It seems that I called out, and the Fates listened. After posting my list of my most anticipated games for 2012 on Monday, there’s been a big announcement made about every game on my list, bar one. That can’t possibly be a coincidence.
1) Mass Effect 3 gets shouty with the Kinect
BioWare brought out a video of Mass Effect 3’s Kinect integration the other day, ahead of the release of the demo on February 14 (happy Valentine’s Day, nerds). Mass Effect 3 only uses the voice functionality of the Kinect, letting you bark orders at your team mates, and while I think the ability to issue voice commands to your squad could work pretty well, I reckon you might get a little self-conscious shouting flank left and shoot the Geck on the bridge! aloud in your living room for hours at a time. More bizarre is that the voice commands also apply to Shepherd himself, and you can select different weapons or open doors by yelling at yourself. For me, when I’m trying to immerse myself in the role of Commander Shepherd: Handsome Intergalatic Badass, having to tell him to open the door! or change to the rifle! with my own weasely whine seems to break the spell a little bit. It seems like it might be hard to suspend my disbelief when I’m garbling requests at my character in my own vodka-soaked voice.
2) Max Payne 3 is delayed again, May is now officially Rockstar month
Rockstar have pushed back the release of eagerly-anticipated gun party Max Payne 3 for two months, presumably part of their annual campaign to financially dominate the month of May. For the past two years Rockstar have chosen May as the month to drop staggering triple-A epics; last May saw the long-gestating motion-capture sleuth-em-up L.A. Noire, and the year before that we had the gargantuan cowboy romp Red Dead Redemption. In both years, they were the biggest-selling games of the month, and amongst the top-selling of the year. Hopefully Rockstar Vancouver, who have taken charge of the franchise from series creators Remedy, will be using the extra couple of months to tighten the whole game up, and the final product will benefit from some extra polish. They’re taking the series in a bold new direction, and given how reports from Remedy say the game is shaping up to be pretty boss, I’m still very much excited about Max Payne 3.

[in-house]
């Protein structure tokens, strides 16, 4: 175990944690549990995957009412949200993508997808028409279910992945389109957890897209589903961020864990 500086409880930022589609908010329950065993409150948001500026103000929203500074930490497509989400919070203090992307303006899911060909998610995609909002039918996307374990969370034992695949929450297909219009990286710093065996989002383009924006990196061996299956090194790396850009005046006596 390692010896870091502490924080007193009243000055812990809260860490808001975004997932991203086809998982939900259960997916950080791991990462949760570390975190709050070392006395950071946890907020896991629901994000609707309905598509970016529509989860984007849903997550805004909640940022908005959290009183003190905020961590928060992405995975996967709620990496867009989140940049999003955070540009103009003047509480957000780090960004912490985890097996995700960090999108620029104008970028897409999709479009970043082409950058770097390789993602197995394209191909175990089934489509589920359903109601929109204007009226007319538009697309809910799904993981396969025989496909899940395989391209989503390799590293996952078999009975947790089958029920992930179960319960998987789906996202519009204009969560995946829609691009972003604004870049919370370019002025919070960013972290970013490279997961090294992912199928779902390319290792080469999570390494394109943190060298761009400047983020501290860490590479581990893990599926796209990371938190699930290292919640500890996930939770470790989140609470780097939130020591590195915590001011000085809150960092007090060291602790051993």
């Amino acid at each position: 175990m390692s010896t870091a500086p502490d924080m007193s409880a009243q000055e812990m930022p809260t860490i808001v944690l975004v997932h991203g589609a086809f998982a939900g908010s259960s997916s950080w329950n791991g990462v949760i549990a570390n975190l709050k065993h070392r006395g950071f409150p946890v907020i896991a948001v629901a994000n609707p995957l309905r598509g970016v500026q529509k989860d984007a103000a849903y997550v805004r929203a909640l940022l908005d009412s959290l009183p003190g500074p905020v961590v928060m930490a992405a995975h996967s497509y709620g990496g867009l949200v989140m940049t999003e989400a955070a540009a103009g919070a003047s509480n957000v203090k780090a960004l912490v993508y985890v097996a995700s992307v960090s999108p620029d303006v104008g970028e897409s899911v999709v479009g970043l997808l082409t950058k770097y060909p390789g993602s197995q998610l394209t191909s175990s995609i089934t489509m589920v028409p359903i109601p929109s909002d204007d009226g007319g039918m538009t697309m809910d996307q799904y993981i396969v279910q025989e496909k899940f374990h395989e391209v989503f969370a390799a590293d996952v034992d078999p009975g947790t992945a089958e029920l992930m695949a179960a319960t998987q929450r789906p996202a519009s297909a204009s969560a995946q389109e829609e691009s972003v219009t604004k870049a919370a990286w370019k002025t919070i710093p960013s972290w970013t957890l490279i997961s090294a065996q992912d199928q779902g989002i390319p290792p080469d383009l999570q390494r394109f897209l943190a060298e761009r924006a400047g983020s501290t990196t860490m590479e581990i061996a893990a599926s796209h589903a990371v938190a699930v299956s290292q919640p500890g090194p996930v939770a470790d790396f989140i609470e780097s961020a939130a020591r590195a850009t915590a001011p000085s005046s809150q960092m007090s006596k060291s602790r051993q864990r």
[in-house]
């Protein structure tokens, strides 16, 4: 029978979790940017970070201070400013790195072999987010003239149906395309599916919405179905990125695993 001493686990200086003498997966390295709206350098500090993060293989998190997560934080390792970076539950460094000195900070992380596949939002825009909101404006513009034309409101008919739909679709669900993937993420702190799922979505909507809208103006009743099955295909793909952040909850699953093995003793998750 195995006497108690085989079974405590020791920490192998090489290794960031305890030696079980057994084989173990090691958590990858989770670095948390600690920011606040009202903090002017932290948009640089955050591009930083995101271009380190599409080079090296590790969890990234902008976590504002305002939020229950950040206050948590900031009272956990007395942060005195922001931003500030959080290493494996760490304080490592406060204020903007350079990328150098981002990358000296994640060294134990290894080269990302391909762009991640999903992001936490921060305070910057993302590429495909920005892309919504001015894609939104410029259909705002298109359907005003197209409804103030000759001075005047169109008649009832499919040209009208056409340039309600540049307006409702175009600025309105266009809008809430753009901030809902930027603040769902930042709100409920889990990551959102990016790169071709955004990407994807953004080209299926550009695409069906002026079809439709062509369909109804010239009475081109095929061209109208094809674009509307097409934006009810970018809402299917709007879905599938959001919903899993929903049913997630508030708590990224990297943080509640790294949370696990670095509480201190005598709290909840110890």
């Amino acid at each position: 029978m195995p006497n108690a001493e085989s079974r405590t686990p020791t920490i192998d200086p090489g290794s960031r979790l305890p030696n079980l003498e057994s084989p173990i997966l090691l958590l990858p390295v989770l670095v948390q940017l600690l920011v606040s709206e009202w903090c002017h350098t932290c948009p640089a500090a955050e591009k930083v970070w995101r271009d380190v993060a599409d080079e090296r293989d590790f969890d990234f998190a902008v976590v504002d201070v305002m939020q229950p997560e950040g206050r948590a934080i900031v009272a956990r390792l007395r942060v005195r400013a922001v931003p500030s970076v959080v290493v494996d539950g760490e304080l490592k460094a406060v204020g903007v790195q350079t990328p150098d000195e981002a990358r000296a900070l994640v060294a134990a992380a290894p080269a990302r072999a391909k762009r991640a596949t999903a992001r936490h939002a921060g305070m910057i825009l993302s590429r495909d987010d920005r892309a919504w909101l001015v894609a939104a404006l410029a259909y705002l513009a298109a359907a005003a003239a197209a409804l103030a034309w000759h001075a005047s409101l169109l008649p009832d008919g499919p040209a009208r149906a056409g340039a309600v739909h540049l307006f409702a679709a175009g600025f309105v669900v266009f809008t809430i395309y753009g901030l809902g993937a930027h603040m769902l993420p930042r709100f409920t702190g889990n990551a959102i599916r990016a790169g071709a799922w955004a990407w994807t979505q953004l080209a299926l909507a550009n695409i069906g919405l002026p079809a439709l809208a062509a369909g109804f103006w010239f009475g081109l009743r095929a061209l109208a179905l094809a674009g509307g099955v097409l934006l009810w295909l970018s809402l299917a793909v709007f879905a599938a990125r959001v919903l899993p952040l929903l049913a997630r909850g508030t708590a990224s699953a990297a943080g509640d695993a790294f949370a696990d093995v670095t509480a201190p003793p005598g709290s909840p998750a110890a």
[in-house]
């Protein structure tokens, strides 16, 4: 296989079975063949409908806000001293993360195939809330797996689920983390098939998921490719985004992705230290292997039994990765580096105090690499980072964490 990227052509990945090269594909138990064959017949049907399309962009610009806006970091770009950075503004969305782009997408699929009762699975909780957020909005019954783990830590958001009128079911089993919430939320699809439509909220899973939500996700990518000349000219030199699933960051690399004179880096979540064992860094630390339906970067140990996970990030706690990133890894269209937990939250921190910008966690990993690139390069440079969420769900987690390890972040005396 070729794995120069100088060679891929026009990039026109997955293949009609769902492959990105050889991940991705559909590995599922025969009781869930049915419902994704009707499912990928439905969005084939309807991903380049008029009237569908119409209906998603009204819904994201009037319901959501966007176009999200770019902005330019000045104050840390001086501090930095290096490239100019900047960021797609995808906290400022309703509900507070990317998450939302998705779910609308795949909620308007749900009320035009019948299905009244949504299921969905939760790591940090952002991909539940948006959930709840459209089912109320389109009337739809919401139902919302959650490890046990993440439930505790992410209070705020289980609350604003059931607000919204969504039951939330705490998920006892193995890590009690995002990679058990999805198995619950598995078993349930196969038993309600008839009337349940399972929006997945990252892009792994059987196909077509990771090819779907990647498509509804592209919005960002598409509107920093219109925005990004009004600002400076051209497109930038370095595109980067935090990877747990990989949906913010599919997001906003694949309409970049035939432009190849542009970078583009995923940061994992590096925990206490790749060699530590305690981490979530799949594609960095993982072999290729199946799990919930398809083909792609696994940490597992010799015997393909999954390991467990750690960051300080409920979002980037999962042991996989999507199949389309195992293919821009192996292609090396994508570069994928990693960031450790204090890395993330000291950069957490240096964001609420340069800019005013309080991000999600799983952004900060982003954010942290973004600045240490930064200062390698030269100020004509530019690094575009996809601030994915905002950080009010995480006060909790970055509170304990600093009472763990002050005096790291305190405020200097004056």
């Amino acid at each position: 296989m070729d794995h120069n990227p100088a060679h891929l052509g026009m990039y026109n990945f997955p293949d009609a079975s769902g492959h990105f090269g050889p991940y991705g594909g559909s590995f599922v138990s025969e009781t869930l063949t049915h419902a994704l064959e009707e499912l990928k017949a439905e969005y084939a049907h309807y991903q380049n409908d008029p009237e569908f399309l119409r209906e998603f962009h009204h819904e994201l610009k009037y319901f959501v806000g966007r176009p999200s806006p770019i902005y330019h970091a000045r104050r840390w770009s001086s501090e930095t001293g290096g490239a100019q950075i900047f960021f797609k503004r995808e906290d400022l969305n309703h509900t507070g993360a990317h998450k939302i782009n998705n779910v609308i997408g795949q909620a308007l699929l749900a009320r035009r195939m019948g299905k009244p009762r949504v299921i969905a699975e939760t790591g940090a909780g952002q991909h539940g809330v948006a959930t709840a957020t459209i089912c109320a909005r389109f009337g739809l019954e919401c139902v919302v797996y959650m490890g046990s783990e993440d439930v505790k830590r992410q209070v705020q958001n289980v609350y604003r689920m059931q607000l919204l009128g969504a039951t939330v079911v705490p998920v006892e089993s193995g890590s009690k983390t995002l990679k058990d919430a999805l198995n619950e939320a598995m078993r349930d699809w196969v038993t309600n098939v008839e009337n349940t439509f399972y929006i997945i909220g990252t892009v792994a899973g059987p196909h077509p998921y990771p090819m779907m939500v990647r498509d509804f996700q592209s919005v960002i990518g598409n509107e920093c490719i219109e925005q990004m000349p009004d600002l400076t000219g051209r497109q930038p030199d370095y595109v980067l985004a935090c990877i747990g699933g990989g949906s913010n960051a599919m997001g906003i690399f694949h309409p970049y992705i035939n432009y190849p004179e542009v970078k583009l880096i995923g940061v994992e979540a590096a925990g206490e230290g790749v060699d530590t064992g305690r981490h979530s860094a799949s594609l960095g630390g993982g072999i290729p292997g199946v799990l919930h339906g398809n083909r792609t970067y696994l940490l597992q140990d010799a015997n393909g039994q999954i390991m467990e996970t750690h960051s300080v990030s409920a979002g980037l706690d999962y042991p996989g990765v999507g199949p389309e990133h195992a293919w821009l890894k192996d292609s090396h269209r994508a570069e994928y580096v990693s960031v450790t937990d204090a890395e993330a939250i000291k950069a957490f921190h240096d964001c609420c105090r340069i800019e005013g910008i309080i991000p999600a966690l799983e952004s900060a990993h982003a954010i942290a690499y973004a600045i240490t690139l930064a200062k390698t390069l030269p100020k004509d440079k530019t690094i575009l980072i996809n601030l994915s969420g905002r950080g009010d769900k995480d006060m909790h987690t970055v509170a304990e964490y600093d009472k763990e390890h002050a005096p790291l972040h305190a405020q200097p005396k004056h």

3) The world follows my lead and vocally demands Valve give us Half-Life 3
Seemingly minutes after I posted my most-anticipated for 2012 list up Eurogamer’s Tom Bramwell tweeted about a group of Valve forum users who had banded together to demand Valve let the world know they’re at least thinking about doing another Half Life game. The group now has over 20,000 members, and after so public a cry for information, Valve is in kind of a tricky position. As John Walker argues in his intelligent and insightful RPS article about the story, Valve have enjoyed an unprecedented level of fanlove to date, and to give Valve credit, they’ve worked really hard to nurture a great relationship with their fans. But at this point the most recent entry in the series was the sensationally superb Half-Life 2: Episode 2, and that was five years ago. Since then we’ve had precious little information about the continuation for the series, and we still don’t know whether there’s even going to be an Episode 3 or whether they’ll just go straight ahead with Half-Life 3. As I said before, every time Valve bring out a new Half-Life it’s a total game-changer, so if they need the time to do it right, then we’ll wait. Given Valve’s track record, we know it’ll be worth it. Just give us a sign.
4) Bioshock Infinite: partying like it’s 1999
If Valve are maybe forgetting to pay lip service to the fanboys, then Irrational Games are massaging fans with scented lotions by candlelight while Sting plays in the background. It has been announced that the aerial fin-de-siècle body blaster Bioshock Infinite will come with a version of the game called 1999 Mode, a difficulty setting that will strip the game of all its current-generation airbags and kick your ass with some punishingly retro mechanics. Ken Levine is warning that the scarcity of ammo, lack of respawn points, and pared-down health system will make the game intensely challenging and meticulously strategic. Irrational’s plan with 1999 mode is to make every decision have permanent consequences, and interestingly this is exactly what the fans want, with over half saying the game would be better if every choice had an irreversible impact. I think 1999 mode sounds like a great idea, and is probably how I’ll play Bioshock Infinite when it comes out. It suggests a tense and urgent experience, one without any of the hand-holding and coddling you get from most games at the moment.